There's not a whole lot happening with the relationship film. From annual Jennifer Aniston comedies to requisite art house dramas, there hasn't been a real innovation in far too long. "Blue Valentine" takes a crack at it, employing a unique combination of techniques and a back and forth bittersweet narrative, but it still falls squarely into the latter camp.
Tremendous credit is owned first and foremost to its cast. Ryan Gosling and Michelle Williams play characters at the beginning and end of a relationship, and the difference couldn't be more stark. The pair is essentially pulling double duty, and the juxtaposition between past and present is what makes "Blue Valentine" unique. We meet the pair now: Gosling with a cigarette crutch and Williams with a defunct imagination. The spontaneous and affectionate couple of years past are unrecognizable at first glance.
Perhaps the most interesting byproduct of the flashback gimmick is that it exists solely for the benefit of the viewer. The irony of its implementation is that the characters themselves are incapable of retrieving the euphoric memories. Resultantly, the further we dip into the past, the more poignant their present unhappiness becomes.
To conclude analysis there, "Blue Valentine" would be just about perfect. The problem is the filmmaking doesn't live up to the premise and performances. I can't overstate how good Gosling and Williams are, but they're getting no help from the camera department. The single most irksome quality of the film is that it's shot often in extreme close up, at times overusing and even cheapening the otherwise effective cinematic tool. Of course "Blue Valentine" is meant to be an intimate portrayal of two strong characters, but shooting entire sequences as dueling heads seems like the easiest and most obvious way to communicate that. Gosling and Williams sell the naked intimacy of their relationship on a performance level alone; the jarring directorial decision to focus solely on their faces is not only superfluous, but it robs the audience of their peripheral nuance.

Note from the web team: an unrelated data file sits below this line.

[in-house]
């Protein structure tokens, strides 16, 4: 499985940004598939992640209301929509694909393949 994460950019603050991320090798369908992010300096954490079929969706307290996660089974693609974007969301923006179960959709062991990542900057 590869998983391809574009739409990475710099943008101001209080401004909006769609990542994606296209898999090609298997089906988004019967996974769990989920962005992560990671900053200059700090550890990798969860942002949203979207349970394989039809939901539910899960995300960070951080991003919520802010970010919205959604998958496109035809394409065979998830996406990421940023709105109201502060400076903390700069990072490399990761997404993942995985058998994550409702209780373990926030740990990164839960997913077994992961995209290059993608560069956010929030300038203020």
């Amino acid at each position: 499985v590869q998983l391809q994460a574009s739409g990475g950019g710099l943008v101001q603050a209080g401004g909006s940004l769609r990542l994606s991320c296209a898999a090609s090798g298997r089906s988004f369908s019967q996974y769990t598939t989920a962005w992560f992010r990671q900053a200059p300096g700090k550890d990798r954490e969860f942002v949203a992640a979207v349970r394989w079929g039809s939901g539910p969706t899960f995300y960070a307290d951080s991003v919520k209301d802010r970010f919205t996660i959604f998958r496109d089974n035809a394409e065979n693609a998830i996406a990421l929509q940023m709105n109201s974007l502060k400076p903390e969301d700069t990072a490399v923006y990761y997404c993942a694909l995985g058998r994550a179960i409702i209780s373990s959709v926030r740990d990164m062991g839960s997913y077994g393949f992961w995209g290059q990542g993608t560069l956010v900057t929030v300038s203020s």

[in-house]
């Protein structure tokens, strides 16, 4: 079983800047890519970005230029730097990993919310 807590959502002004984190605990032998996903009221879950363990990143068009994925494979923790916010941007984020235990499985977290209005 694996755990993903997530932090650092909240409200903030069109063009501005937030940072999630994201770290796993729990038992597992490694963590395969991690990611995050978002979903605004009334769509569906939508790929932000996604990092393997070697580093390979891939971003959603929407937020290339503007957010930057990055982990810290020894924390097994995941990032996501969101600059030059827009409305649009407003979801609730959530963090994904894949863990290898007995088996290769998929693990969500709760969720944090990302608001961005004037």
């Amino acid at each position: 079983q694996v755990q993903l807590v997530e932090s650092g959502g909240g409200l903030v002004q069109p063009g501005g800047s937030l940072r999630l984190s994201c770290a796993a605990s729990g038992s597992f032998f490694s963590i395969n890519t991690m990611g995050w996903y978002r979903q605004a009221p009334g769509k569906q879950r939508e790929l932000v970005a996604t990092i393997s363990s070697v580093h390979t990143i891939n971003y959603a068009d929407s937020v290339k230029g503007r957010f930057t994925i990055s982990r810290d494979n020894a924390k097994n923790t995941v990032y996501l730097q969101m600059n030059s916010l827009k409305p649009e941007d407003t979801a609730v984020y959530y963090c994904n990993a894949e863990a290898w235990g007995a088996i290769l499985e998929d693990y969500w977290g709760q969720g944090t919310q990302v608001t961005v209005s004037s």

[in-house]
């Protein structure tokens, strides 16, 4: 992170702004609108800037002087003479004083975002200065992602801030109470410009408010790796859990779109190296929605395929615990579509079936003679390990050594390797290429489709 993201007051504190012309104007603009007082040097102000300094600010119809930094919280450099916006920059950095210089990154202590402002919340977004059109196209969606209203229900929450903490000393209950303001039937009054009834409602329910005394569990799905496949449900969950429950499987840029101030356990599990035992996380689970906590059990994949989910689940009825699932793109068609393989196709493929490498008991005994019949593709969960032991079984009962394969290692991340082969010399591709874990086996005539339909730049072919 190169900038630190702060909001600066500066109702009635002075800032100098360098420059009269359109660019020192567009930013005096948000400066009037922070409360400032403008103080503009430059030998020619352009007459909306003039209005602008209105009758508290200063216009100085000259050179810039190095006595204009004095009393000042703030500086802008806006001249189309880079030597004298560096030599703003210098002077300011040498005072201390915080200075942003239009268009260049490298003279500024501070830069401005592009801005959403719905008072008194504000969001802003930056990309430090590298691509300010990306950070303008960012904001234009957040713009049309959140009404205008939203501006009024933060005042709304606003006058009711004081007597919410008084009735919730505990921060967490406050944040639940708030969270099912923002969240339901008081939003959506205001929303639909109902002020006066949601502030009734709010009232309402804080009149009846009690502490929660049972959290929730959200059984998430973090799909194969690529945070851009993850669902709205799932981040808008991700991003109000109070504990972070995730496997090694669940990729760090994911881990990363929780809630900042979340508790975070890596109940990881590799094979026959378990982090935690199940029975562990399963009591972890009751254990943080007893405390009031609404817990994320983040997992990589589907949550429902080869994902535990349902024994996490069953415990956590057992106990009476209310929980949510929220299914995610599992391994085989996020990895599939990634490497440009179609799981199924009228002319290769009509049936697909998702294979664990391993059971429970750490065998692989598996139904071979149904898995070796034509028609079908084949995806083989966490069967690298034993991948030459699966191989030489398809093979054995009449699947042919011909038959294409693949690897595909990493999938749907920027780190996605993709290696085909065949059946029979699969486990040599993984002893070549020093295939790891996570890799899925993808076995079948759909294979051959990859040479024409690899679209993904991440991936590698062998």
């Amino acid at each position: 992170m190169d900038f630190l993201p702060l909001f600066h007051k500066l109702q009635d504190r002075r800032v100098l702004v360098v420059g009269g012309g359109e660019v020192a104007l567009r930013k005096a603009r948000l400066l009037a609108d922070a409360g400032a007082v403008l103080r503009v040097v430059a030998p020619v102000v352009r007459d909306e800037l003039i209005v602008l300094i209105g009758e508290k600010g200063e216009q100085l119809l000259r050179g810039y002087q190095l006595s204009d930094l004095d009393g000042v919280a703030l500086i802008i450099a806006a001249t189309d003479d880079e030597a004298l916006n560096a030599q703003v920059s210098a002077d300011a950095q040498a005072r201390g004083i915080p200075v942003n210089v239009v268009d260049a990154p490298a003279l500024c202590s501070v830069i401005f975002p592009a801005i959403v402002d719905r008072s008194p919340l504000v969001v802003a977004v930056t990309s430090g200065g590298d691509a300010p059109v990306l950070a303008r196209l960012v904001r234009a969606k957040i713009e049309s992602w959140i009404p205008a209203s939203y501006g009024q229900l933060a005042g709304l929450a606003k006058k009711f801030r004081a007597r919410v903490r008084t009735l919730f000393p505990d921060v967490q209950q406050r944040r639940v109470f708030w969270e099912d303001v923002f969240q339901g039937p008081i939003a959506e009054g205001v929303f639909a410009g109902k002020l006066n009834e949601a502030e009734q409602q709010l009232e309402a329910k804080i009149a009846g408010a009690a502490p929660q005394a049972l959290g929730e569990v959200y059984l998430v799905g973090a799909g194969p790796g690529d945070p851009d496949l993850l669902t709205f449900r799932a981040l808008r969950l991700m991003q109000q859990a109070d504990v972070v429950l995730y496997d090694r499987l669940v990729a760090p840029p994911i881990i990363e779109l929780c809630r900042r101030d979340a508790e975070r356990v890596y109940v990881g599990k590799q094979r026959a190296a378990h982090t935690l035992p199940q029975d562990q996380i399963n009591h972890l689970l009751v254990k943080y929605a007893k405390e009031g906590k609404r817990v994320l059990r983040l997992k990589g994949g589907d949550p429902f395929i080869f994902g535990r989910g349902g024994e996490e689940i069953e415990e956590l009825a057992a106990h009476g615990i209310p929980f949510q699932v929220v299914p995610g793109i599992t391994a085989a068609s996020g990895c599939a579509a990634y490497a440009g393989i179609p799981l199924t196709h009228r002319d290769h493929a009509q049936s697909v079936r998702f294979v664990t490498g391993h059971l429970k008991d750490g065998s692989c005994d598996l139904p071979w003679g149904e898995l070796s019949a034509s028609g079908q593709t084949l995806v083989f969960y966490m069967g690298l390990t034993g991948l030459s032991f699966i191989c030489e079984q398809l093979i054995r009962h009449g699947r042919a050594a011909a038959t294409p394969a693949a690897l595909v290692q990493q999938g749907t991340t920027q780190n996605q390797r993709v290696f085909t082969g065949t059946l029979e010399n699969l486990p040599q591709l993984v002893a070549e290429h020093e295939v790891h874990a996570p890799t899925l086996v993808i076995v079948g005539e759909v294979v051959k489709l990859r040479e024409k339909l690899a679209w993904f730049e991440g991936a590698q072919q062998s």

A minor gripe, maybe. Director Derek Cianfrance clearly understands that the movie is about a relationship, first and foremost. The script he wrote with Cami Delavigne and Joey Curtis is a good one, and is brought to cathartic life by his actors. His impulse is correct that the film is about them, not him, but the technique backfires by drawing attention to itself with its on-the-nose minimalism. The result is that "Blue Valentine" feels like a small picture. Admittedly, it is a small picture, budgeted at a paltry million dollars—but be it a function of the time constraints or a carefully calculated creative choice, the claustrophobic ambience imbued by the tight shooting style plain didn't work for me.
The feeling that eventually seeps in amid the warm, ephemeral glimpses of the past and the shipwrecked future is that much like its characters, "Blue Valentine" is spoiling its potential. Admirable in many ways, and I'd still venture to say the film ranks somewhere among 2010's best. Compared to storytellers like David Fincher, Darren Aronofsky, and the Coen brothers, however, what Cianfrance communicates with his visuals is muddled at best.
Fortunately for him, he got everything else right. In a way it's revealing that the greatest complaint I can leverage against his film is that it's ugly. "Blue Valentine" certainly shakes out better than average in the greater spectrum of romance films, and though it may not be the innovation the genre sorely needs, it does shake off some of the cobwebs. Beneath the grime, there really is something.